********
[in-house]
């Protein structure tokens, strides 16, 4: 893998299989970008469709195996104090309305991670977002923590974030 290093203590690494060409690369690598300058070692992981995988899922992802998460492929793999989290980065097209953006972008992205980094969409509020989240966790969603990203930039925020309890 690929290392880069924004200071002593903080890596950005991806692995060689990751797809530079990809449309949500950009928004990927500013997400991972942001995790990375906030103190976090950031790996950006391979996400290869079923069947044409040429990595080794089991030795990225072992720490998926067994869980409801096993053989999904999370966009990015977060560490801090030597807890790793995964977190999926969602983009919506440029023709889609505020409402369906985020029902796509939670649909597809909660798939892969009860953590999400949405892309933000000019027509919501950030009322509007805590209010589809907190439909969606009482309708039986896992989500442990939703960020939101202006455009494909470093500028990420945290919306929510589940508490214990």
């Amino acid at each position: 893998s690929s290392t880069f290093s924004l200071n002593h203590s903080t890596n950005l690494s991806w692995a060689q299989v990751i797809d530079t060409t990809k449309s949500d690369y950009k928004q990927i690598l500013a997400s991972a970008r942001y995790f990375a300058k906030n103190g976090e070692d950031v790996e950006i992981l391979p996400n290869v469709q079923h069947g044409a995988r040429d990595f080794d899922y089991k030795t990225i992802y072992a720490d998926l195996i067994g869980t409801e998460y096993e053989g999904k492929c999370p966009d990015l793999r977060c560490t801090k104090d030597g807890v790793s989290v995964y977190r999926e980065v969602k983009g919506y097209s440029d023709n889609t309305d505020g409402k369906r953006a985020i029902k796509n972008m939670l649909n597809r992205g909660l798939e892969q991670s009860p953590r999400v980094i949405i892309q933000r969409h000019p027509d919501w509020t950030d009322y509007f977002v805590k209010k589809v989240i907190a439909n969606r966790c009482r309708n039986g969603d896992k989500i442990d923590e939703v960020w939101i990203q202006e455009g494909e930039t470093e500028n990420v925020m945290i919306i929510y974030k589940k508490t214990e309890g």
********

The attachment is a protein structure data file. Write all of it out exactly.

[in-house]
């Protein structure tokens, strides 16, 4: 893998299989970008469709195996104090309305991670977002923590974030 290093203590690494060409690369690598300058070692992981995988899922992802998460492929793999989290980065097209953006972008992205980094969409509020989240966790969603990203930039925020309890 690929290392880069924004200071002593903080890596950005991806692995060689990751797809530079990809449309949500950009928004990927500013997400991972942001995790990375906030103190976090950031790996950006391979996400290869079923069947044409040429990595080794089991030795990225072992720490998926067994869980409801096993053989999904999370966009990015977060560490801090030597807890790793995964977190999926969602983009919506440029023709889609505020409402369906985020029902796509939670649909597809909660798939892969009860953590999400949405892309933000000019027509919501950030009322509007805590209010589809907190439909969606009482309708039986896992989500442990939703960020939101202006455009494909470093500028990420945290919306929510589940508490214990």
């Amino acid at each position: 893998s690929s290392t880069f290093s924004l200071n002593h203590s903080t890596n950005l690494s991806w692995a060689q299989v990751i797809d530079t060409t990809k449309s949500d690369y950009k928004q990927i690598l500013a997400s991972a970008r942001y995790f990375a300058k906030n103190g976090e070692d950031v790996e950006i992981l391979p996400n290869v469709q079923h069947g044409a995988r040429d990595f080794d899922y089991k030795t990225i992802y072992a720490d998926l195996i067994g869980t409801e998460y096993e053989g999904k492929c999370p966009d990015l793999r977060c560490t801090k104090d030597g807890v790793s989290v995964y977190r999926e980065v969602k983009g919506y097209s440029d023709n889609t309305d505020g409402k369906r953006a985020i029902k796509n972008m939670l649909n597809r992205g909660l798939e892969q991670s009860p953590r999400v980094i949405i892309q933000r969409h000019p027509d919501w509020t950030d009322y509007f977002v805590k209010k589809v989240i907190a439909n969606r966790c009482r309708n039986g969603d896992k989500i442990d923590e939703v960020w939101i990203q202006e455009g494909e930039t470093e500028n990420v925020m945290i919306i929510y974030k589940k508490t214990e309890g």